2.1 Bubbling oil separators.
Ammonia vapours in bubbling oil separators come from the compressor into the inner pipe, which outlet is 125…150 mm below the fluid level in the apparatus. When the refrigerant vapour passes through the liquid refrigerant layer, not only oil drops are gathered but oil vapour becomes condensed as well. The fluid level is maintained by its continuous flowing from the condenser or the linear receiver. The bubbling oil separator is a vertical apparatus. The oil separators model range of this type with a body diameter from 257 to 1200 mm and with a volume from 0.05 to 3.67 m3, respectively, has been designed by the home industry. The diagram and the general view of bubbling oil separator are given in fig. 2.1.
Fig. 2.1. The bubbling oil separator: а – diagram, b – general view.
The efficiency of oil separation in apparatuses of the given type is 85…90%. The disadvantages of bubbling oil separators are big sizes and metal content, the need of deepening no less than 1.5 m in regard to the condenser. The oil accumulated in the oil separator is discharged into the oil receiver. There are bubbling oil separators models, in which the oil trapped turns back into the compressor crankcase in automatic mode.
2.2. Inertial oil separators.
The principles of reduction of vapour velocity, flow deflection, filtration, cooling and centrifugal forces are used in inertial oil separators. Most of these principles are used in cyclone separators. The oil is separated due to the sharp reduction (up to 0.5 – 0.8 m/s) of refrigerant vapours velocity and their direction change. As a result, oil drops gravitate to the lower part of oil separator, and refrigerant vapours with oil residue are entrained into the system.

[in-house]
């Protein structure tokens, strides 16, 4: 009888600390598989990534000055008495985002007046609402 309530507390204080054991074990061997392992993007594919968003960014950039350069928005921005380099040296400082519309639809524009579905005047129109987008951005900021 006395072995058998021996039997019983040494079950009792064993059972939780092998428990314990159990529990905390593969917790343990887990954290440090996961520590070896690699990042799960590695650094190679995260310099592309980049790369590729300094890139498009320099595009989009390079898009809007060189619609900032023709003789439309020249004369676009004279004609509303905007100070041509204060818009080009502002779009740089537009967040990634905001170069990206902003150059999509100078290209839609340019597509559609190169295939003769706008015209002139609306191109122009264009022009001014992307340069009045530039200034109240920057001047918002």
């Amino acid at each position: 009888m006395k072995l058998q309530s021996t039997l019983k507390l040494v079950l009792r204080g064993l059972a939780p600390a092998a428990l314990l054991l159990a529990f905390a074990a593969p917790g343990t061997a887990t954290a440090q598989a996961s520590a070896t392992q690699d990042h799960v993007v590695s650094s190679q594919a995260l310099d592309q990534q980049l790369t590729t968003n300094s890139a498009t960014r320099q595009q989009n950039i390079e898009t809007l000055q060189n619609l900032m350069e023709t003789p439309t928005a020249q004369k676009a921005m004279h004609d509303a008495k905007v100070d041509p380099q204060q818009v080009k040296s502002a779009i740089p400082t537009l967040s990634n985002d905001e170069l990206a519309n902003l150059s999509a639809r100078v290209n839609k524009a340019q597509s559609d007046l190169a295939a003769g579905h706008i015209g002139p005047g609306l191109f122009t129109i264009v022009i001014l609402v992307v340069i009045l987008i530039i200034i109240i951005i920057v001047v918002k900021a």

2.2.1. Cyclone oil separators.
A spiral plate is installed in cyclone oil separators. A vaporous flow comes on the spiral plate and swirls, at that centrifugal inertial forces arise. Under the effect of centrifugal forces oil drops are thrown to the oil separator inner surface and then flow down.
The advantage is a higher efficiency of oil separation (60 – 80%).
The disadvantages of cyclone oil separators are:
– higher cost;
– structural complexity;
– impossibility of oil vapours separation.
Fig. 2.2. The cyclone oil separator. Diagram.
2.2.2. Reticulated oil separators.
Oil drops are separated from refrigerant vapours during the working medium flow passing through a packed bed consisting of several layers of fine mesh. Reticulated oil separators are widely used as part of refrigeration units with screw oil-flooded compressors.
Fig. 2.3. The reticulated oil separator. Diagram.
2.2.3. Combined oil separators.
Combined oil separators are made as a combination of inertial, reticulated and cyclone oil separators. The efficiency of such oil separators reaches 99.5%. The disadvantages are structural complexity, high cost and hydraulic losses.
Fig. 2.4. The combined oil separator. Diagram.
In terms of design, an oil separator is a vertical or horizontal (when using as part of screw compressor units as well as compact screw compressors) apparatus. The external view of cyclone oil separator is presented in fig. 2.2.
Fig. 2.5. The inertial oil separator as a part of refrigerating machine block
The oil separation efficiency in inertial apparatuses makes on average not more than 65%. The cause of such low efficiency is that the oil part is taken away in a vaporous state. In order to increase the inertial oil separators efficiency the water cooling for oil vapours condensation is brought in. The cooling water is supplied into the coil placed inside the apparatus.
The choice of oil separator is made upon the diameter of compressor delivery nozzle with regard for such parameters as discharge gas flow rate (compressor capacity) and refrigerant velocity in a pipeline. The oil from oil separators and other apparatuses is discharged into the oil receiver.